Keynote Speaker

Prof. Ming-Hung Wong

Prof. Ming-Hung Wong

Research Chair Professor of Environmental Science, The Education University of Hong Kong
Distinguished Visiting Professor, School of Environmental Science and Engineering, Southern University of Science and Technology
Speech Title: Ecological and health impacts of plastics and microplastics, with a focus on chemical toxicity

Abstract: A wide range of persistent and toxic chemicals is generated through the use of various consumer products: pharmaceuticals and personal care products (PCPPs), detergents, disinfectants, plasticizers, preservatives, microplastics, and nanomaterials, etc. [1,2]. These chemicals and their metabolites can be found in different environmental media, including wastewater, agricultural and urban runoff, lakes, rivers, ground water and drinking water. The conventional wastewater and (drinking) water treatment processes are not always efficient in removing them [3-6]. Some of these potent chemicals may enter the food chain, posing health threats, mainly through consumption of contaminated seafood [7]. The major objectives of this presentation are to review the current status on the sources, fates and health effects of some major emerging chemicals of concern, with emphasis on phthalates [8,9], bisphenol A [10], perfluorooctane sulfonate (PFOS) [11], and PCPPs [12], citing some local examples in South China (including Hong Kong). It is also intended to review the exposure pathways of these chemicals, and their potential associations with body loadings and associated health effects. It is known that autism spectrum disorders in children is related to exposure to various environmental pollutants [13]. These endocrine disrupting chemicals such as bisphenol A and phthalates are widely detected in indoor dust [14,15], food items such as fish [16-19] and meat [20], and blood plasma of local residents [21]. Nevertheless, there seems to be an urgent need to study the potential toxic effects of microplastics (particle size smaller than 5 mm), including those derived from PCPPs, as they are now widely distributed in the coastal environment, and their uptake mechanisms by fish, and the long-term health impacts on consumers are largely unknown. It seems essential to manage these emerging chemicals of concern more effectively, both nationally and internationally [1].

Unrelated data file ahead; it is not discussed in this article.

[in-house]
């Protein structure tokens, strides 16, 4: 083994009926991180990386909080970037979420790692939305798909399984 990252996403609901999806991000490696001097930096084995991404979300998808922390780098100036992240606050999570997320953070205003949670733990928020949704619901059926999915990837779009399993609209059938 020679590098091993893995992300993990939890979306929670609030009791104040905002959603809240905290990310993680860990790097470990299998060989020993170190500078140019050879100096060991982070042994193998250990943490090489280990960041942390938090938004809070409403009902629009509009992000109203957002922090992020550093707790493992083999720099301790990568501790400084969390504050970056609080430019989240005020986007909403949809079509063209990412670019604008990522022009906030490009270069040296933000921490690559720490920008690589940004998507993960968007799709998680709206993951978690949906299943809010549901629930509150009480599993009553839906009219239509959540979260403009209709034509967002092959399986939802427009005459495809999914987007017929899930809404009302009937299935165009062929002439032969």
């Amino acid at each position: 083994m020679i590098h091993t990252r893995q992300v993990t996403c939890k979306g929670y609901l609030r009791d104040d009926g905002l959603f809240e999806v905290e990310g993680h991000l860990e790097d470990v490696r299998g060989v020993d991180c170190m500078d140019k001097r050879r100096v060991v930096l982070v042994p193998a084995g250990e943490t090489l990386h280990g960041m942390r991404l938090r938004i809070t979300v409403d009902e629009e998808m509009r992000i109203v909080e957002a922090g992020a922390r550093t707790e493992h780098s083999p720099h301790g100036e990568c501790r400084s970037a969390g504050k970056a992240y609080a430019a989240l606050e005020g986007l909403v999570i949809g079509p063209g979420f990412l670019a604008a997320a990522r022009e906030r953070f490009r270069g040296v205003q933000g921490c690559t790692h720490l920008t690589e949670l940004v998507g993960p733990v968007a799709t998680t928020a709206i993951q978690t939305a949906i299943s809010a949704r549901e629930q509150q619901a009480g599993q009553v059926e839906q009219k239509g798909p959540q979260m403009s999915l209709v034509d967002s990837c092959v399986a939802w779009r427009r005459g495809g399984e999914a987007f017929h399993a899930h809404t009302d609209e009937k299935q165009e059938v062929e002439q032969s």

Key words: phthalates, bisphenol A, microplastics, exposure pathways, toxicity.

[1] Wong MH, Armour MA, Naidu R, Man M (2012). Persistent toxic substances: sources, fates and effects. Rev Environ Health 27: 207-13.